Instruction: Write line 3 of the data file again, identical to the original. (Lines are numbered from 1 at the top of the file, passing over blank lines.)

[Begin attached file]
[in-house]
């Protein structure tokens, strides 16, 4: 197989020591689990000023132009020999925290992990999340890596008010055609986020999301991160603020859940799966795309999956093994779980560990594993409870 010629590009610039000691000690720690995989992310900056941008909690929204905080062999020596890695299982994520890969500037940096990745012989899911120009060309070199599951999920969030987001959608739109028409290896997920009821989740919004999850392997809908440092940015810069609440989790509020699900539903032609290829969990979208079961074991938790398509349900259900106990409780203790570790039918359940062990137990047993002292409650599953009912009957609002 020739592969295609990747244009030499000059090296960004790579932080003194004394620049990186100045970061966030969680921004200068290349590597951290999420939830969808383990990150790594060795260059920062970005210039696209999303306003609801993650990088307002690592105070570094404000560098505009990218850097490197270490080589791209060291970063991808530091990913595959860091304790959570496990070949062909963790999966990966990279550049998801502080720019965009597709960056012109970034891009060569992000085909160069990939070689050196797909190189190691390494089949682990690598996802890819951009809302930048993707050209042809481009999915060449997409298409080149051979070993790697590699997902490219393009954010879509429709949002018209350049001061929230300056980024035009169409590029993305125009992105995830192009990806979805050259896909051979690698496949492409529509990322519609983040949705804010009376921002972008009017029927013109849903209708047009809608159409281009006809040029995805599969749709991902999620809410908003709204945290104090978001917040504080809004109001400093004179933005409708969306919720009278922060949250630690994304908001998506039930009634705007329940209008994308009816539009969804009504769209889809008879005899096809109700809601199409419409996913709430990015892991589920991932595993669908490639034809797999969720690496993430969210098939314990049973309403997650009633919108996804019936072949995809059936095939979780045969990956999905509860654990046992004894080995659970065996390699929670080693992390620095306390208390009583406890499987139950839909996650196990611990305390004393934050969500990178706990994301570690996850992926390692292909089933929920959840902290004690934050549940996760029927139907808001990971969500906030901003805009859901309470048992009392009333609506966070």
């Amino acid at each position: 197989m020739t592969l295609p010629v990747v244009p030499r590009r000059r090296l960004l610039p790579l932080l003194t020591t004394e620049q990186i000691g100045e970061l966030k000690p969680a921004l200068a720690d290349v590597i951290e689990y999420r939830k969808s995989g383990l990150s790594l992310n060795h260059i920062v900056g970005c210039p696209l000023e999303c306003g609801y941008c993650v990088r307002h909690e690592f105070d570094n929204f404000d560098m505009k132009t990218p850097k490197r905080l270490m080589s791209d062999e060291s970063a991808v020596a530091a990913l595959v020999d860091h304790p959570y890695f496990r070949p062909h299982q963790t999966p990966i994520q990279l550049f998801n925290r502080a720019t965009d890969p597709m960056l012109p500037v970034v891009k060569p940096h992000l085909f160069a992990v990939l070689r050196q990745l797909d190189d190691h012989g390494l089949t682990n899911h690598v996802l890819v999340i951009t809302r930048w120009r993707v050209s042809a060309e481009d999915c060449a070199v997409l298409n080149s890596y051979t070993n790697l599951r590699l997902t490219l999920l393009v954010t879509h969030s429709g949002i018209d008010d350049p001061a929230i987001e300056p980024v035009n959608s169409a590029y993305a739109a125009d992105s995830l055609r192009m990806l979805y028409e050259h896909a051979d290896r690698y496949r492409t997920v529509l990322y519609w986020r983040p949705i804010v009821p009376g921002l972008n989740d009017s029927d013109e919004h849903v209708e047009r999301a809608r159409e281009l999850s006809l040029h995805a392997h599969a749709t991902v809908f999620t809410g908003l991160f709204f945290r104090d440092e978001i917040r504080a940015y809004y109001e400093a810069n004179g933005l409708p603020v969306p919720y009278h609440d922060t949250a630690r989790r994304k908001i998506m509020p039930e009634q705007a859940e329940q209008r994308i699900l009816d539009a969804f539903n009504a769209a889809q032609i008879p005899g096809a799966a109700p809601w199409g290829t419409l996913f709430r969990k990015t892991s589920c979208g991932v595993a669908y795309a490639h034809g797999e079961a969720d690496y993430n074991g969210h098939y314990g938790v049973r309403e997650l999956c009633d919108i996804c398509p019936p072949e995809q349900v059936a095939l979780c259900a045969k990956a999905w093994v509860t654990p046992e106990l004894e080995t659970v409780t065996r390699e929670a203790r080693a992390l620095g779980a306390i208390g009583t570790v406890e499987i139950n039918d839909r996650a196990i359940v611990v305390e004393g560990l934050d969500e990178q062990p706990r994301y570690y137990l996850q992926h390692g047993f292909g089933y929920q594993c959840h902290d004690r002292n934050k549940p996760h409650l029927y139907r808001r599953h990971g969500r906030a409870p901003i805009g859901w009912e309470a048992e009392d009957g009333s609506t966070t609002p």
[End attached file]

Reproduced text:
């Amino acid at each position: 197989m020739t592969l295609p010629v990747v244009p030499r590009r000059r090296l960004l610039p790579l932080l003194t020591t004394e620049q990186i000691g100045e970061l966030k000690p969680a921004l200068a720690d290349v590597i951290e689990y999420r939830k969808s995989g383990l990150s790594l992310n060795h260059i920062v900056g970005c210039p696209l000023e999303c306003g609801y941008c993650v990088r307002h909690e690592f105070d570094n929204f404000d560098m505009k132009t990218p850097k490197r905080l270490m080589s791209d062999e060291s970063a991808v020596a530091a990913l595959v020999d860091h304790p959570y890695f496990r070949p062909h299982q963790t999966p990966i994520q990279l550049f998801n925290r502080a720019t965009d890969p597709m960056l012109p500037v970034v891009k060569p940096h992000l085909f160069a992990v990939l070689r050196q990745l797909d190189d190691h012989g390494l089949t682990n899911h690598v996802l890819v999340i951009t809302r930048w120009r993707v050209s042809a060309e481009d999915c060449a070199v997409l298409n080149s890596y051979t070993n790697l599951r590699l997902t490219l999920l393009v954010t879509h969030s429709g949002i018209d008010d350049p001061a929230i987001e300056p980024v035009n959608s169409a590029y993305a739109a125009d992105s995830l055609r192009m990806l979805y028409e050259h896909a051979d290896r690698y496949r492409t997920v529509l990322y519609w986020r983040p949705i804010v009821p009376g921002l972008n989740d009017s029927d013109e919004h849903v209708e047009r999301a809608r159409e281009l999850s006809l040029h995805a392997h599969a749709t991902v809908f999620t809410g908003l991160f709204f945290r104090d440092e978001i917040r504080a940015y809004y109001e400093a810069n004179g933005l409708p603020v969306p919720y009278h609440d922060t949250a630690r989790r994304k908001i998506m509020p039930e009634q705007a859940e329940q209008r994308i699900l009816d539009a969804f539903n009504a769209a889809q032609i008879p005899g096809a799966a109700p809601w199409g290829t419409l996913f709430r969990k990015t892991s589920c979208g991932v595993a669908y795309a490639h034809g797999e079961a969720d690496y993430n074991g969210h098939y314990g938790v049973r309403e997650l999956c009633d919108i996804c398509p019936p072949e995809q349900v059936a095939l979780c259900a045969k990956a999905w093994v509860t654990p046992e106990l004894e080995t659970v409780t065996r390699e929670a203790r080693a992390l620095g779980a306390i208390g009583t570790v406890e499987i139950n039918d839909r996650a196990i359940v611990v305390e004393g560990l934050d969500e990178q062990p706990r994301y570690y137990l996850q992926h390692g047993f292909g089933y929920q594993c959840h902290d004690r002292n934050k549940p996760h409650l029927y139907r808001r599953h990971g969500r906030a409870p901003i805009g859901w009912e309470a048992e009392d009957g009333s609506t966070t609002p």